Our top takeover targets

Flush with last year's success, here's our picks for the year ahead.

Summary: In the year ahead we’re keeping an eye on Challenger annuities as Australia’s aging population puts a focus on the nation’s collective retirement savings, and fertiliser producer Nufarm as Chinese demand for Australian crops grows. Investors should watch for a bidding war between Dexus and China Investment corporation for a merger with IOF. 

Key take out: It's a matter of if, not when, car group AP Eagers merges with Automotive Holdings Group (AHG), while international players cannot be ruled out to buy Iress (IRE). 

Key beneficiaries: General Investors. Category: Shares. 

Last year we had a pretty good run with our takeover target picks. As the below table shows, the stocks recommended in the three articles I wrote on this subject generated average returns (not including dividends, from the date they were mentioned in Eureka Report until January 15, 2016), of 4.7 per cent (vs the ASX300 index return of -8.8 per cent), 21.7 per cent (vs ASX300 return of -17.0 per cent) and -0.9 per cent (vs the ASX 300 return of -5.7 per cent), respectively.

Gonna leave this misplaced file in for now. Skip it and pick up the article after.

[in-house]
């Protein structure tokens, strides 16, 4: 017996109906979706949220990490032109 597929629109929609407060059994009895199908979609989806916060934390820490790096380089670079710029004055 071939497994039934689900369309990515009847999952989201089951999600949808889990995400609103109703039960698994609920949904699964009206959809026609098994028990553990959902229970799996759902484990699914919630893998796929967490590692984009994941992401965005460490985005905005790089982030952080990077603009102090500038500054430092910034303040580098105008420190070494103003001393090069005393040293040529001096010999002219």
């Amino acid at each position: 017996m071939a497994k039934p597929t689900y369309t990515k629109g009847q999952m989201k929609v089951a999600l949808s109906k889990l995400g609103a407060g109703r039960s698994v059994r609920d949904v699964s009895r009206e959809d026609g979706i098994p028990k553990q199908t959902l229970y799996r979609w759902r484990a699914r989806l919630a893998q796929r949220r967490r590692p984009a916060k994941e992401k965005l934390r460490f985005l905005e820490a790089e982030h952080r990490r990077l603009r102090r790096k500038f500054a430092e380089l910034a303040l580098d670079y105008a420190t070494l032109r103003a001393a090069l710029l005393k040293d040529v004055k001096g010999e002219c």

Takeover calls for 2015 (ignoring all dividends)

The sectors that performed well for our portfolio were telecommunications (IIN, TPM, MTU and VOC) and agriculture (NUF, GNC, BGA and, arguably, TWE). Industry consolidation forced by the looming completion of the National Broadband Network (NBN) provided positive impetus for the telco space, a trend I expect will continue. In agriculture, a lower $A plus booming Chinese demand for our dairy products enabled this sector to outperform in a most dramatic fashion. Again, this trend should continue in 2016, although the share prices of dairy producers like BGA and A2M and may need to retrace a little before genuine value re-emerges.

In contrast, financial services were a mixed bag (CGF up; MOC down), while anything to do with iron ore (eg. RIO) or oil & gas (eg. OSH) was a disaster as the prices for these commodities tumbled.

So what about 2016? The overall share market’s recent fall should provide some interesting opportunities for astute stock pickers. Although the negative themes of higher US interest rates combined with slowing Chinese growth are unlikely to change anytime soon, unlike the 2008/09 financial crisis, the world is not now facing a genuine threat (such as the collapse of major banks) to the established economic order.